Why did Heck Tate and the men with him want Tom Robinson moved out of the local jail in To Kill a Mockingbird?

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bullgatortail's profile pic

Posted on

Sheriff Tate and the other men who congregate in Atticus's front yard are worried because they have just learned that Tom will be moved to the local county jail the following day. Tate recognizes that there may be surprises. "I don't look for any trouble, but I can't guarantee there won't be any...," he tells Atticus. Link Deas responds that it's not the people of Maycomb that are "up to anything, it's that Old Sarum bunch I'm worried about..."  The men are concerned that Tom may not be safe in the jail with just Sheriff Tate on guard, and their suspicions prove to be true the next evening. First, Tate is lured away on "a snipe hunt," forcing Atticus to stand alone outside the jail. Just as Link Deas predicted, it is a group of Old Sarum men (including several of the Cunningham clan) who show up at what they expect will be an undefended jail, intent on taking Tom by force and lynching him.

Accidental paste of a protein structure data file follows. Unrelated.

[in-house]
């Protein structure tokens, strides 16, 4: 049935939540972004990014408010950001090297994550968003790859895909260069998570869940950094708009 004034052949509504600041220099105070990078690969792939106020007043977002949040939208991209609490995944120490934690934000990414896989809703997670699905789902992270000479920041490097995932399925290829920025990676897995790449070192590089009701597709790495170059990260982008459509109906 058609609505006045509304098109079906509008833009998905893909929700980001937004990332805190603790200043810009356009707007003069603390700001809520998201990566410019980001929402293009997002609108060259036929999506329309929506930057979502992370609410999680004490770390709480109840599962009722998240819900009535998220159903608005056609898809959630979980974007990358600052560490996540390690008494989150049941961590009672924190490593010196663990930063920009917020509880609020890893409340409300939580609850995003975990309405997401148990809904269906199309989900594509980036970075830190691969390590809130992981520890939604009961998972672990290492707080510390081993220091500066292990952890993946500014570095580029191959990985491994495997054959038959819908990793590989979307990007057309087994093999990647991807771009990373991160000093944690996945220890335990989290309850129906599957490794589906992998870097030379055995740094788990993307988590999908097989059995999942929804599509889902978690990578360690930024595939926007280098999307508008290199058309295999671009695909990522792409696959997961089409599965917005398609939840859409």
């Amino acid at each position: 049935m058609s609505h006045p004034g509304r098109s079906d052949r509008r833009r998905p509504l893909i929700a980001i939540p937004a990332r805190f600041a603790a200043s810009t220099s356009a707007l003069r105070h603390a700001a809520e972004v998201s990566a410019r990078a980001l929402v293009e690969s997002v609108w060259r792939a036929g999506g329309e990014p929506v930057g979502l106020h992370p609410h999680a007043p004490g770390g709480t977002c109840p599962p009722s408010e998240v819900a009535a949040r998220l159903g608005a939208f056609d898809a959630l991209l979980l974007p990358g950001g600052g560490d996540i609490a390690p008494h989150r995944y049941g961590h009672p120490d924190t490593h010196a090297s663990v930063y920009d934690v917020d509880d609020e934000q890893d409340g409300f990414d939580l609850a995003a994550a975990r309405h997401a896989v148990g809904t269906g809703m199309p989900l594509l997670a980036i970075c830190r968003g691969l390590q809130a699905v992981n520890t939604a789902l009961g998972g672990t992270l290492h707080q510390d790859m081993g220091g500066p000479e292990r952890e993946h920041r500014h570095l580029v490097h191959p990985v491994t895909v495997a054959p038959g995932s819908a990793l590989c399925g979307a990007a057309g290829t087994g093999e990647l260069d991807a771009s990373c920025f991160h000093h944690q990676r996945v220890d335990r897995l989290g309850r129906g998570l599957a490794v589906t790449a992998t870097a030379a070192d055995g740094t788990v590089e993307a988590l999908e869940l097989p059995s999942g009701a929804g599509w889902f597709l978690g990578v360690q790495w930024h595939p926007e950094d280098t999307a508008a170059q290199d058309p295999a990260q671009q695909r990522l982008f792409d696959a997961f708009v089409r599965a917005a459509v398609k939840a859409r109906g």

shake99's profile pic

Posted on

Since Harper Lee’s novel To Kill a Mockingbird is a story about overcoming the sins of prejudice and intolerance, we can assume that Heck Tate and his men are worried about a possible lynching when they discuss the fact that Tom Robinson is being held at a local jail.

Their fear is very well founded. Lynching happened in the South all too often. Angry white crowds were known to drag accused African-American criminals out of jail before they had ever been tried and hang them off buildings or from trees.

The New York Times recently published an article by Campbell Robertson titled “History of Lynching in the South Documents Nearly 4,000 Names.”  The article cites a report by the Equal Justice Initiative in Montgomery, Alabama, five years in the making, that recognizes 3,959 lynchings in 12 southern states from 1877- 1950. These acts of vigilantism were well known to the readers of To Kill a Mockingbird, which was published in 1960 and set in the 1930's.


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